What is it?
CRXN stands for Community Run eXpansive Network. It’s a computer network run by the community for the community. We provide an IPv6 (that’s the freshest Internet Protocol out there to date) and on CRXN anything that can speak IPv6 will be able to function correctly - a network without borders! We are focused with having a network that really focuses on the “end-to-end” principal of IP - that is to say that if you want to run something and make it available to other then you won’t have to worry about NAT-traversal, port forwarding, lack of raw IP support and all the other non-sense that IPv4 created (due to lack of addresses).
Compared to the clearnet (normal Internet) there isn’t much fuss involved around getting a network ID assigned to you and so forth, we truly are for the community and all our members take some of their own time to work on their network and the greater CRXN inter-network as a whole.
It’s a great place to test out new protocols, networking projects, play games, exchange ideas and learn about networking, routing and network sub-systems themselves. You also get to learn how CRXN is put together which is a great way to learn networking with those that run networks already themselves.
The network has a few goals that we always want to maintain as to not lose our allure:
- Be a network for learning
- We don’t want to shun people away from using some new routing protocol as it might be cool and interesting to learn
- Be reliable
- Of course when learning people should also make sure their routers don’t just accept any route without making sure its valid - hence network operators should make sure their networks operate even when some are causing mayhem (malicious or learning by trial and error)
- Also shouldn’t be painfully slow
- Diverse routing
- We want to try out protocols like ospf, babel, bgp and so on and so forth
- We want to build a network out of a mix and match of these all working in harmony together
- Monocultures suck!
- We have DNS, we have voice chat servers and we have IRC (we even have gaming!) but we can always do with much much more!
- We want the users, you, to make the network usable for your needs - who knows it might provide a service that helps out someone else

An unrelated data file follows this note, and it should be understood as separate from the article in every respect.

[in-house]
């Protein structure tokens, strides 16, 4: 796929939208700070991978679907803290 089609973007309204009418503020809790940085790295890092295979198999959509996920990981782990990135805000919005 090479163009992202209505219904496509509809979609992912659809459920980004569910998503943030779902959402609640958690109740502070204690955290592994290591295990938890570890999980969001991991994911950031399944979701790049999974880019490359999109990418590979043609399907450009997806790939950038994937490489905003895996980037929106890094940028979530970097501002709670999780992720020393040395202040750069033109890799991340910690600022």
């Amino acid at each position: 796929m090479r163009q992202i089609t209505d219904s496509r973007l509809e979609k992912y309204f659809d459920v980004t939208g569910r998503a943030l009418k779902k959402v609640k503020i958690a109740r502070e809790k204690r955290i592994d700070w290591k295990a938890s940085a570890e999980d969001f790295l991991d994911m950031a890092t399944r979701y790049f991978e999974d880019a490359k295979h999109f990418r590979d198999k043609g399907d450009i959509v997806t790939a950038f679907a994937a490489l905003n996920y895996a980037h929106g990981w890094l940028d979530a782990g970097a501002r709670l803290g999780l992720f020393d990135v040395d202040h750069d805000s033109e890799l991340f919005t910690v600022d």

- We want people to setup redundant links using whatever protocols they want, be it wireguard, GRE, fastd etc.
- We want there to be interesting links and diversity
- Chaos and Order
- The network should never stop experimenting
- But it should have 99% uptime and safety fallbacks
- If you want to experiment - then go ahead and try cause as little disruption as possible
- If you run a node - make it secure - sign routes etc. to prevent others from experimenting from messing your network up
We aim to create a more open Internet available to everyone and a place to learn about IP routing and networking in general.
We don’t use any particular tooling, the only thing that is standard is the IPv4 and IPv6 part. What tunnelling software, physical mediums or routing daemon you choose to use is up to you - this falls in line with our open ethos.
About the network
A few details about the network.
We only use IPv6 on CRXN because it has many features, such as link-local addresses, that make setting up dynamic routing protocols near-zero-config.
It’s also the modern way of the Internet and means you will get a large space of addresses assigned to you.
The IPv6 range we use is the private range of
Users get allocated a
fdd2:cbf2:61bd::/48) IPv6 ULA within the
fd00::/8 range (by definition).
We keep track of allocations on a Git-based repository called EntityDB.
Joining the network
Does it sound interesting enough for you already? Want to get connected? Then head on over to our Getting started section where you can find all the guides you need in order to get connected, follow the rules and have fun!
Some important links to remember.
- The CRXN homepage is: http://deavmi.assigned.network/projects/crxn
- A mirror is at: https://crxn.de/docs/
- The EntityDB repository is: https://codeberg.org/CRXN/entitydb
- This documentation is at: https://codeberg.org/CRXN/docs